In fact, there’s only a handful of legitimate quantum companies in the world, and none of them have labs like the one that just opened at IonQ in College Park, Maryland.
It’s why University of Maryland President Darryll Pines called the D.C. area “the capital of quantum” during the ribbon cutting event for the National Quantum Lab, known as the Q Lab, on Tuesday.
“It’s in its infancy, but it’s developing quickly, and will continue to advance by leaps and bounds,” Pines said. “This space will enable users from across the nation and around the world to work together on the next generation of engineering and computer science space and deliver meaningful breakthroughs in the future.”
According to Pines, “Quantum has the potential to unlock exponential advances in technology that will change every person’s life on this planet.”
The CEO of IonQ, Peter Chapman, said it will help power many of the breakthroughs you only see in the likes of science fiction stories.
“This machine will plug into a couple of standard wall sockets, and be able to rival the world’s largest supercomputers,” said Chapman, holding up an object smaller than a box of baking soda. “Just to give you an idea of the computational power — if I collected all the cellphones of all the humans on the planet and I use that as a supercomputer, you would be equal to about one of these chips.
“I don’t even think we can imagine what 20 years from now will be with quantum,” he added.
The collaborative space concept was inspired by what the Department of Energy does with its own National Labs.
“People come to them with their problems and say, ‘Hey, if I can get this much time on your machine, I can deliver this kind of results, I can solve this problem,'” explained John Sawyer, the director of strategic research initiatives at the university. “So we are doing that with quantum computers, with the additional support to actually help people understand what a quantum computer can really do.”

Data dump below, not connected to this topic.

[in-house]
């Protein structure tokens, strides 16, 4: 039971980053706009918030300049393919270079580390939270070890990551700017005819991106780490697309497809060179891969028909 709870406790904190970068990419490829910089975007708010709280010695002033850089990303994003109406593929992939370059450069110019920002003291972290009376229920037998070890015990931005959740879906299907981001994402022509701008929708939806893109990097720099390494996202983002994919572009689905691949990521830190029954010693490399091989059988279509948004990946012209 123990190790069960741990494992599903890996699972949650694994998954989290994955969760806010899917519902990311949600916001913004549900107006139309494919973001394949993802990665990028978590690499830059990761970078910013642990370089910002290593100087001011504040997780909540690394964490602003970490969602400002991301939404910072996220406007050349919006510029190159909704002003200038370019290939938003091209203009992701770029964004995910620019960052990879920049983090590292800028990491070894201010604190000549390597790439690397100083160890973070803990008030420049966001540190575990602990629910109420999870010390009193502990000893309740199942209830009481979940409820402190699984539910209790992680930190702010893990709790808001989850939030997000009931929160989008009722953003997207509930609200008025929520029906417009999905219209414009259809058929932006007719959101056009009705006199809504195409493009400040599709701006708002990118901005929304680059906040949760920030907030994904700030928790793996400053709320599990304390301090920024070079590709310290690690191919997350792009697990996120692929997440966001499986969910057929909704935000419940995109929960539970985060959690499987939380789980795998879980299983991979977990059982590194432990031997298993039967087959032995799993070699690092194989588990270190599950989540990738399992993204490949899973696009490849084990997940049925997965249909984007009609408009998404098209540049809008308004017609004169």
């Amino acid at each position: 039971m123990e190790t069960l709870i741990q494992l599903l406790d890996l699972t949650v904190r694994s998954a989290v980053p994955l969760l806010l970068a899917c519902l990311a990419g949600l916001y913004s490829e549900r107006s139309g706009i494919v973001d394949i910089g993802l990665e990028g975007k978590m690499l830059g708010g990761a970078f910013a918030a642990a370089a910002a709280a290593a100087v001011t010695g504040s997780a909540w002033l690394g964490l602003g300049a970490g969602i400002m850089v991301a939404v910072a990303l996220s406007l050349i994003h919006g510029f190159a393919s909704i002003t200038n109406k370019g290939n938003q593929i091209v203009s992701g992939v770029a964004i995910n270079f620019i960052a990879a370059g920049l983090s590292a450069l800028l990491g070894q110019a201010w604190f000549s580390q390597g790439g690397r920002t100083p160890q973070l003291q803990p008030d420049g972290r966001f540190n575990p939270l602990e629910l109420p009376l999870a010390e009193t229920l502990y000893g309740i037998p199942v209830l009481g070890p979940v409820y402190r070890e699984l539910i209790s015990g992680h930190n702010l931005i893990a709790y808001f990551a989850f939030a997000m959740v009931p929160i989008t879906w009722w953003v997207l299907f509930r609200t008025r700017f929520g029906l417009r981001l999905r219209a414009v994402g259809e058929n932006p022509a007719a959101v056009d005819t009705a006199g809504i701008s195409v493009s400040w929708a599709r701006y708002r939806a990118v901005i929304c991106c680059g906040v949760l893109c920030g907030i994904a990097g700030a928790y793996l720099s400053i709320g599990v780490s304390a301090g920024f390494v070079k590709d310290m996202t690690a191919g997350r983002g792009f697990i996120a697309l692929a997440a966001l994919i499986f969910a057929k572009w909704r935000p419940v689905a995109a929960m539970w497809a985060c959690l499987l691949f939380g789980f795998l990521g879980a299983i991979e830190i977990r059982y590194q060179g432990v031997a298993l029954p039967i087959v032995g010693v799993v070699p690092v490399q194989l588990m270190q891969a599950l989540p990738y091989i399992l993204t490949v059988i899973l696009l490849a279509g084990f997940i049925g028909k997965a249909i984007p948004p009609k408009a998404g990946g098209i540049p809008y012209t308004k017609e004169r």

How did the University of Maryland get to this point first?
“Overcoming the intellectual property barriers is often very hard,” said Sawyer. “A lot of people like to keep their cards close to their chest. And so the university is actually serving as kind of a buffer to enable these other users, whether that’s coming from industry or the universities, to come in and work with them in a controlled space where you can share enough to be useful without putting at risk some of the secret sauce.”
Ken Ulman, the chief strategy officer for economic development at the university, argued that this emerging computer industry will do for the D.C. area what the computer did for Silicon Valley and northern California, and that quantum companies are already moving in nearby.
There were local politicians at the ceremony including Maryland Sen. Ben Cardin and Maryland Senate President Bill Ferguson — but both made clear that what quantum computing does is beyond their expertise.
On the other hand, Lt. Gov. Aruna Miller joked she was disappointed some of the speeches didn’t get more technical.
“Quantum computing will change the world in ways we cannot even begin to imagine,” said Miller, who admitted the engineer side of her was overflowing with excitement. “Imagine in the areas of privacy, climate change, finance, health care, artificial intelligence and technology, solving problems … in one second that would take 300 trillion years on the world’s largest supercomputer. That’s what quantum is about. Imagine that.”